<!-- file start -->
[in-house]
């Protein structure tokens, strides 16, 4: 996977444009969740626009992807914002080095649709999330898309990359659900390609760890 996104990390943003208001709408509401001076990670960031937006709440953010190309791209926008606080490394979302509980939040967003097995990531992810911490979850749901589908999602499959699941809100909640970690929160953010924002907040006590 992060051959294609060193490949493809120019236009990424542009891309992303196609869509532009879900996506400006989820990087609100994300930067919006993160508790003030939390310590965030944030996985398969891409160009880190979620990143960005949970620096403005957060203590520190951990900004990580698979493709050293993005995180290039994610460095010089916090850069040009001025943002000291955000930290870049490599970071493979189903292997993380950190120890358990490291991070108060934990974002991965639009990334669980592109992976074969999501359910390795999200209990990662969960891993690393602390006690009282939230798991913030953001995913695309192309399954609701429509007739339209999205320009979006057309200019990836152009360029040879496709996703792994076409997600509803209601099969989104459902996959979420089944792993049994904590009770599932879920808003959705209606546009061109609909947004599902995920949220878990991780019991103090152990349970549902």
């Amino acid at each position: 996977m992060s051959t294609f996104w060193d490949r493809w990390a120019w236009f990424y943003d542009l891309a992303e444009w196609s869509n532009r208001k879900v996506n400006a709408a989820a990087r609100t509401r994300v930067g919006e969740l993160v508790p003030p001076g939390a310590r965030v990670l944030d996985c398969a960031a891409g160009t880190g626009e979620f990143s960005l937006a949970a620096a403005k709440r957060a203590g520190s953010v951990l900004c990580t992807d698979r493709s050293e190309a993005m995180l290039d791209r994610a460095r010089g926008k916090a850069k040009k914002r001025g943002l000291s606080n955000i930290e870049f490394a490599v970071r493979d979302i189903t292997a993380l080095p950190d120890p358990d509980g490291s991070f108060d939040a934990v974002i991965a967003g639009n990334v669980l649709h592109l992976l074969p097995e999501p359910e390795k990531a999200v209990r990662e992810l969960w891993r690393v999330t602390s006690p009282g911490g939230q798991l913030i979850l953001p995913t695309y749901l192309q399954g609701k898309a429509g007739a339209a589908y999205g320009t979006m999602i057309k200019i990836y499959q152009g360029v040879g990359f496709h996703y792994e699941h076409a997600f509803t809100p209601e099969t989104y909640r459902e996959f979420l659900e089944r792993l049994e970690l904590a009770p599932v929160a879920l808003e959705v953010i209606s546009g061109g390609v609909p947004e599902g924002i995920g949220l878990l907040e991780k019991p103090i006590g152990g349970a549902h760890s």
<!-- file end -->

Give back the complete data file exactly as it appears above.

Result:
[in-house]
């Protein structure tokens, strides 16, 4: 996977444009969740626009992807914002080095649709999330898309990359659900390609760890 996104990390943003208001709408509401001076990670960031937006709440953010190309791209926008606080490394979302509980939040967003097995990531992810911490979850749901589908999602499959699941809100909640970690929160953010924002907040006590 992060051959294609060193490949493809120019236009990424542009891309992303196609869509532009879900996506400006989820990087609100994300930067919006993160508790003030939390310590965030944030996985398969891409160009880190979620990143960005949970620096403005957060203590520190951990900004990580698979493709050293993005995180290039994610460095010089916090850069040009001025943002000291955000930290870049490599970071493979189903292997993380950190120890358990490291991070108060934990974002991965639009990334669980592109992976074969999501359910390795999200209990990662969960891993690393602390006690009282939230798991913030953001995913695309192309399954609701429509007739339209999205320009979006057309200019990836152009360029040879496709996703792994076409997600509803209601099969989104459902996959979420089944792993049994904590009770599932879920808003959705209606546009061109609909947004599902995920949220878990991780019991103090152990349970549902």
């Amino acid at each position: 996977m992060s051959t294609f996104w060193d490949r493809w990390a120019w236009f990424y943003d542009l891309a992303e444009w196609s869509n532009r208001k879900v996506n400006a709408a989820a990087r609100t509401r994300v930067g919006e969740l993160v508790p003030p001076g939390a310590r965030v990670l944030d996985c398969a960031a891409g160009t880190g626009e979620f990143s960005l937006a949970a620096a403005k709440r957060a203590g520190s953010v951990l900004c990580t992807d698979r493709s050293e190309a993005m995180l290039d791209r994610a460095r010089g926008k916090a850069k040009k914002r001025g943002l000291s606080n955000i930290e870049f490394a490599v970071r493979d979302i189903t292997a993380l080095p950190d120890p358990d509980g490291s991070f108060d939040a934990v974002i991965a967003g639009n990334v669980l649709h592109l992976l074969p097995e999501p359910e390795k990531a999200v209990r990662e992810l969960w891993r690393v999330t602390s006690p009282g911490g939230q798991l913030i979850l953001p995913t695309y749901l192309q399954g609701k898309a429509g007739a339209a589908y999205g320009t979006m999602i057309k200019i990836y499959q152009g360029v040879g990359f496709h996703y792994e699941h076409a997600f509803t809100p209601e099969t989104y909640r459902e996959f979420l659900e089944r792993l049994e970690l904590a009770p599932v929160a879920l808003e959705v953010i209606s546009g061109g390609v609909p947004e599902g924002i995920g949220l878990l907040e991780k019991p103090i006590g152990g349970a549902h760890s």